Even though Linux operating systems have very low minimum hardware requirements anyway, there's always room to get even leaner, or just enough.
SUSE Linux Enterprise JeOS (pronounced "juice"), the beta "Just enough" operating system from Novell, is a lightweight and bare-bones version of the company's SUSE Linux Enterprise Server. The code base is SLES 10 Service Pack 2. The stripped-down operating system is intended specifically for virtual appliances. Applications certified to run on SUSE Linux Enterprise Server will carry that certification onto the JeOS platform as well.
By ripping out general purpose software, such as graphical desktops, word processing applications, and media packages, the resulting base OS is smaller and much more efficient: two pluses when working in the virtual environment. Yes, it's possible to sit down and rip out unwanted components from the standard OS, but it's always easier to build up from the absolute minimum and adding additional packages from SUSE Linux Enterprise Server, than it is to go the other way. Even using application repositories, such as rPath's rBuilder product which automates the process of customizing the OS for an appliance, can involve some fiddling. SUSE JeOS is pre-tested and removes a lot of the guesswork.
Novell's SUSE Appliance Program targets ISVs interested in deploying integrated packages with SUSE Linux Enterprise. Under the program, the partner can create appliances using both the SLES and SUSE JeOS platforms. It's up to the ISV to decide which type of SUSE to use. These bundles simplify application support, reduce development costs, and ease customer deployment. Creating an appliance is a way for solution providers to source their own hardware and install the software application before selling to the customer. It's particularly an attractive option for open-source software. Test Center reviewers have flagged appliances (both virtual and physical) as a potential revenue opportunity for several products.
At the moment, the SUSE JeOS beta is available as a pre-installed, ready-to-run virtual machine image in any VMware application " VMware Workstation, VMware Server, and VMware Player " as well as on Citrix Systems' Xen Server. Novell plans to release a version for Microsoft's Hyper-V later this year. A production version is scheduled for release later this year.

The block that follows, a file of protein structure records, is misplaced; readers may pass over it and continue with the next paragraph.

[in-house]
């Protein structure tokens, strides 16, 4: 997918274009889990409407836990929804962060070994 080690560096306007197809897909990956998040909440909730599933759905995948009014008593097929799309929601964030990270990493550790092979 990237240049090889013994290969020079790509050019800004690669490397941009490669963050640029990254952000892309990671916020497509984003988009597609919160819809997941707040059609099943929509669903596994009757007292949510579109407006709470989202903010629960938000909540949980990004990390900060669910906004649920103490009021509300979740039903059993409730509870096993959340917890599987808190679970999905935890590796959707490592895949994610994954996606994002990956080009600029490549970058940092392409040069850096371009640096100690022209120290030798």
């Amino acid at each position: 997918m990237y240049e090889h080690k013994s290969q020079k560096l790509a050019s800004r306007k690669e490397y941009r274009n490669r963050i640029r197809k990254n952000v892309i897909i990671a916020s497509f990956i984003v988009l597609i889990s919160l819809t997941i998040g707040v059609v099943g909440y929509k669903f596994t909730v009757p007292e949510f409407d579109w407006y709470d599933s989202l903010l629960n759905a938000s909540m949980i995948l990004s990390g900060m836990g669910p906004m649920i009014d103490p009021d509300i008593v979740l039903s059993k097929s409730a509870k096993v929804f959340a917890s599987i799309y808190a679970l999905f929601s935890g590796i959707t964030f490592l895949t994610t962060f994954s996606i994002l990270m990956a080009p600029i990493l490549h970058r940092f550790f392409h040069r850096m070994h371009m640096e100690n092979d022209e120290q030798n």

The VMware file is only 267 Mbytes in size " significantly smaller than what a SLES install on Vmware would be.
Getting started on JeOS was fairly simple. Reviewers downloaded the VMware package and obtained an activation code from Novell's web site. The virtual machine file was opened using VMware Server. When the virtual machine is powered on, it doesn't load a graphical interface like SUSE does " it merely checks and loads a handful of hardware packages, such as detecting a network controller and configuring the network interface. Once the ten or so components have been configured, the user is prompted to login at the command line. After logging in as root, the operating system was registered with Novell in order to access the entire library of SLES packages for installation. Running zypper, the package installer, shows that all of the packages are available, such as SuSEFirewall2, Mozilla Firefox, python, apache, and postgreSQL.
At this point, JeOS has pretty much nothing installed other than what its core system requires to start up. If the virtual appliance needs a web server, the ISV can install Apache. The JeOS platform bucks the general trend toward automation and a one-size-fits-all approach. This is a very manual approach, installing and configuring the components to get the perfect operating system. Novell has said it will eventually introduce automated tools under the Appliance Program.
The JeOS kit comes with a supportability analysis tool to examine any changes made to the stack. Partners can look at the tool to figure out if the configuration they created is supportable.
Reviewers created their own virtual appliance " for Epiware, an open-source collaboration tool - for this review. Epiware is a Web application featuring a calendar, a built-in wiki, support for a Gantt Chart (project management), and a document repository. Reviewers installed PHP, MySQL, and Apache using zypper. After that, it was a simple matter to download Epiware and make the appropriate configuration changes. At this point, the reviewers shut down the VM and copied the file to a different machine. The VM started without a problem and the Epiware site was good to go. This is not a perfect test, since this particular VM file can't be distributed widely " the configuration settings are unique to the Test Center network. However, it does highlight how simple it can be to create a lightweight appliance using SUSE JeOS. All the ISV really has to do is to put in an installer script that writes the customer-specific data to the configuration file, and deployment becomes a task that takes a handful of minutes.
This wouldn't be Linux if there wasn't a community-based version. Named LimeJeOS, this is a variant of openSUSE.
SUSE is not the first Linux flavor to join the appliance and JeOS party " Canonical launched Ubuntu JeOS and Red Hat expects to have an Appliance Operating System in beta mid-year. That said, Novell has the channel presence and well-defined support packages to make the shift to SUSE-based virtual appliances a possibility.